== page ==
Health Away from Home

Health Care Over There

By Caroline Grannan


Travelers often don't give much advance thought to the possibility of a health crisis in a foreign country. Whether they should depends a lot on where they're going. International tourism exposes the traveler to a wide variety of health risks, medical systems and possible insurance snarls. Insurance and medical advisers urge travelers to prepare themselves.
Health care over there        "Know your blood type, any allergies to medications and, if you have a condition, the status of your condition," says John Nelson, a trustee of the American Medical Association (AMA) and a physician in Salt Lake City. "Consult your doctor about whether you have any condition that will be threatened by the proposed travel. If you use a prescription medication, take it correctly labeled and carry it on, rather than checking it with your baggage."
      And, Dr. Nelson adds, be aware that health care varies. "Being sick in the United Kingdom, Mexico, France, Italy or Spain is a whole different ball of wax from being sick in Guatemala, Nigeria or parts of South America."


Are You Covered?

      Finding out if insurance covers foreign medical care is a vital step. One important caution: Medicare does not cover health treatment outside the United States. Many "medigap" plans do, aswell as some other health plans by covering   emergency treatment and "urgent care" only.
      "Before you go, talk with your employee-benefits manager or insurer, urges Richard Coorsh, spokesman for the Health Insurance Industry of America. Many travelers also purchase "travel medical" and   "medevac" insurance which covers air-ambulance service -- something that can run as high as $100,000 for evacuation from far-flung parts of the world. Information on medevac services and insurers is available on the U.S. State Department's Web site


Where to Turn

      If it's feasible, the standard advice is to call the nearest U.S. Embassy for a referral to an English-speaking physician. "We have no oversight of health facilities abroad," notes Roz Dewart, chief of the Travelers' Health Section for the national Centers for Disease Control and Prevention (CDC).
      "Our recommendation is to always contact the U.S. Embassy. They are there to assist U.S. citizens in an emergency," Dewart says.
      A nonprofit Canadian organization called the International Association for Medical Assistance to Travellers provides lists of English-speaking physicians worldwide to members, and also offers information on immunizations, climate and sanitation conditions, malaria risks and prevention, and other travelers' health concerns. Membership is free, though the group welcomes donations. To sign up, send your name and address via e-mail or access the group's Web site.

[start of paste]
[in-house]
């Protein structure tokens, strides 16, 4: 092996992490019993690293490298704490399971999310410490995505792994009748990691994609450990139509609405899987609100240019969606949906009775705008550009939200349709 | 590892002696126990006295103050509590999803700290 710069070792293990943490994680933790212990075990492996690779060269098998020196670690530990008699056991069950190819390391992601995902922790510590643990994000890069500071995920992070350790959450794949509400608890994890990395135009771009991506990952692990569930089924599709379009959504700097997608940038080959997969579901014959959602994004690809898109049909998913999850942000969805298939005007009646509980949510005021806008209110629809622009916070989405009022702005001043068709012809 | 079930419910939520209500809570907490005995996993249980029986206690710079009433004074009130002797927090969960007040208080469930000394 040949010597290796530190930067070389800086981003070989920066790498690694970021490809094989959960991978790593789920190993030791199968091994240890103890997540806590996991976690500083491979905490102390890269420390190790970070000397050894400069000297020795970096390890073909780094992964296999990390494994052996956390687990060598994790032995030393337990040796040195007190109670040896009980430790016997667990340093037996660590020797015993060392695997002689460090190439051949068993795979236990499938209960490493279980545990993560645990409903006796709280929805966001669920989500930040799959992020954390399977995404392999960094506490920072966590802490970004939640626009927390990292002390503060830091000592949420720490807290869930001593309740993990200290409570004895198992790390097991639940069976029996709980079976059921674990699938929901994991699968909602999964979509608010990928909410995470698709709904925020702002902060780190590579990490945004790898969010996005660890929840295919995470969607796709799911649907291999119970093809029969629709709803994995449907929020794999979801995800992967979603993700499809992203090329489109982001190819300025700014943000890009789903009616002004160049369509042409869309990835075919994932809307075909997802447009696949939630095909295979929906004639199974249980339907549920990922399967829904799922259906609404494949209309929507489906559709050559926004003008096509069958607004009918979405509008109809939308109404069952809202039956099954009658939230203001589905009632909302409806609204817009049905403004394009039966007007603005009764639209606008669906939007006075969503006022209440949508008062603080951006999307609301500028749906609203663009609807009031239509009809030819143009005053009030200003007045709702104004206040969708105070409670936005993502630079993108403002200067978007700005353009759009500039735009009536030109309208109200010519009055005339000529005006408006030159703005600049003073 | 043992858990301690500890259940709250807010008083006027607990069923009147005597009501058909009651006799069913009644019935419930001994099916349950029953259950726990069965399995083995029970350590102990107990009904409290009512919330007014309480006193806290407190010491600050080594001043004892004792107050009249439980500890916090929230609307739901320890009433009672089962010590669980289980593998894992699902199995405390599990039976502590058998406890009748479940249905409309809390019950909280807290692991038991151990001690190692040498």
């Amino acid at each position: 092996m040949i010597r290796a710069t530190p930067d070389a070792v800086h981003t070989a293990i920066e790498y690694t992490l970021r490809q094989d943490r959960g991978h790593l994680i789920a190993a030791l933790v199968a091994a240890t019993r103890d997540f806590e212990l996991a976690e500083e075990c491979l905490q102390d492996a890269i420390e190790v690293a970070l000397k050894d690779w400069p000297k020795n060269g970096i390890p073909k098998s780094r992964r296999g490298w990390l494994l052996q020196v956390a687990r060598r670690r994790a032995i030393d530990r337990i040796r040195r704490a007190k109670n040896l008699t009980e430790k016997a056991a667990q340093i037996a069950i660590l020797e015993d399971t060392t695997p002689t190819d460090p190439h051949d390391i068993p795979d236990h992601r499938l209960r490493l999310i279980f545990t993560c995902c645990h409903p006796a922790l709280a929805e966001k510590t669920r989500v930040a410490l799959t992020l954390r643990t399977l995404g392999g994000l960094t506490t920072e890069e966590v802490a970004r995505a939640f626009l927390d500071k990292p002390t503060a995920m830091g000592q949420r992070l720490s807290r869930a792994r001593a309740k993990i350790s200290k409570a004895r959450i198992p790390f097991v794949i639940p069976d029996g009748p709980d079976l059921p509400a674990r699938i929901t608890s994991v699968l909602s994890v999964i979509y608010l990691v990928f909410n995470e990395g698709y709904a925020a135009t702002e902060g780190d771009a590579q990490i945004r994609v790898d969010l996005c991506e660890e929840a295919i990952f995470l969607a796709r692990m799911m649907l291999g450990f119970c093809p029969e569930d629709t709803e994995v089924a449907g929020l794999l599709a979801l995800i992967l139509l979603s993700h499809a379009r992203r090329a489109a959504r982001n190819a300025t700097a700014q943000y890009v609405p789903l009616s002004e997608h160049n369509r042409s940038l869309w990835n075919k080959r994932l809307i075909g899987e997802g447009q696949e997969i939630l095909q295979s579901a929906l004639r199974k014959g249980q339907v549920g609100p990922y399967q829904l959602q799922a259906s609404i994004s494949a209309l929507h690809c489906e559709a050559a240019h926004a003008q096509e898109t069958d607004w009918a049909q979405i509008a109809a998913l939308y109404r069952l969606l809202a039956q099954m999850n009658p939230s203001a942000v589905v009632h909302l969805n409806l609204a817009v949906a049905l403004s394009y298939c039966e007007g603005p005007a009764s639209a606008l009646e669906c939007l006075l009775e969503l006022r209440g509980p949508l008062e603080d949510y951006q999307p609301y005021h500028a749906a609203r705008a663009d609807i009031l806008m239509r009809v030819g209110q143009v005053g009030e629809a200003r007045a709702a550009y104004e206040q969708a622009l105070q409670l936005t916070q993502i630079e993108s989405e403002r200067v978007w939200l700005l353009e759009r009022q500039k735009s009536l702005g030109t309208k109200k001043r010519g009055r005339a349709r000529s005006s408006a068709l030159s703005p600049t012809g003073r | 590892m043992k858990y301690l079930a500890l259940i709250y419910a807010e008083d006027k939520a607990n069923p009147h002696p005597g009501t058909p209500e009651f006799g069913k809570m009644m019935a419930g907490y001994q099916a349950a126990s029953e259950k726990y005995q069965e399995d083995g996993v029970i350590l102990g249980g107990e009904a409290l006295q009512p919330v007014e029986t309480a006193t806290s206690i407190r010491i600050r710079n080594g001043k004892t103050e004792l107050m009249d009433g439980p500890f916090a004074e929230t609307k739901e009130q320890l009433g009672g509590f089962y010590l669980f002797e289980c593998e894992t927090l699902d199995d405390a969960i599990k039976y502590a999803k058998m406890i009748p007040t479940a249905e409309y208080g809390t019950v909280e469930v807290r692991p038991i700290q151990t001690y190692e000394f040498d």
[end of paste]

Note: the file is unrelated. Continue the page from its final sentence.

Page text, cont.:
Before embarking on a trip, it may be useful to check every nation on your itinerary through the U.S. State Department's Web site. The CDC also maintains worldwide information on its Web site, along with information on required and recommended vaccinations.


Exercise Common Sense

      Finding health care overseas can raise perplexing questions because of differences in treatments and drug availability. San Franciscan Margo Freistadt was visiting Israel in the late 1970s when she ran out of medication she'd been using since childhood to ease symptoms of a chronic infection around her eye. An Israeli doctor gave her a different drug for it and the infection -- which U.S. doctors had told her would plague her all her life -- vanished permanently, without side effects. "When I got back to the United States, I asked my doctor, and he said the medication that cured the infection can also blind you," Freistadt says.
      Twenty years later, it's impossible to confirm the details of Freistadt's account, but it's an example of the kind of situation that can confront travelers. They're also likely to find that drugs requiring prescriptions in the United States are readily available over the counter elsewhere, posing the temptation to self-treat.
      "Use common sense," the AMA's Dr. Nelson cautions. "There are reasons that these drugs are available by prescription only."
He especially warns against "willy-nilly" use of antibiotics that can be purchased over the counter in some countries, because of the danger of increasing disease-causing bacteria's resistance to the drugs.
      "You might have access to things you won't have here," agrees Arthur Allen, a San Francisco ophthalmologist. "Cultures are different, and economics are different. After all, you can buy heroin legally in some places."
      Allen adds, "Don't forget that there are phones in every country. The first thing to do is call your primary-care physician. As they said in "E.T.": 'Phone home.' "


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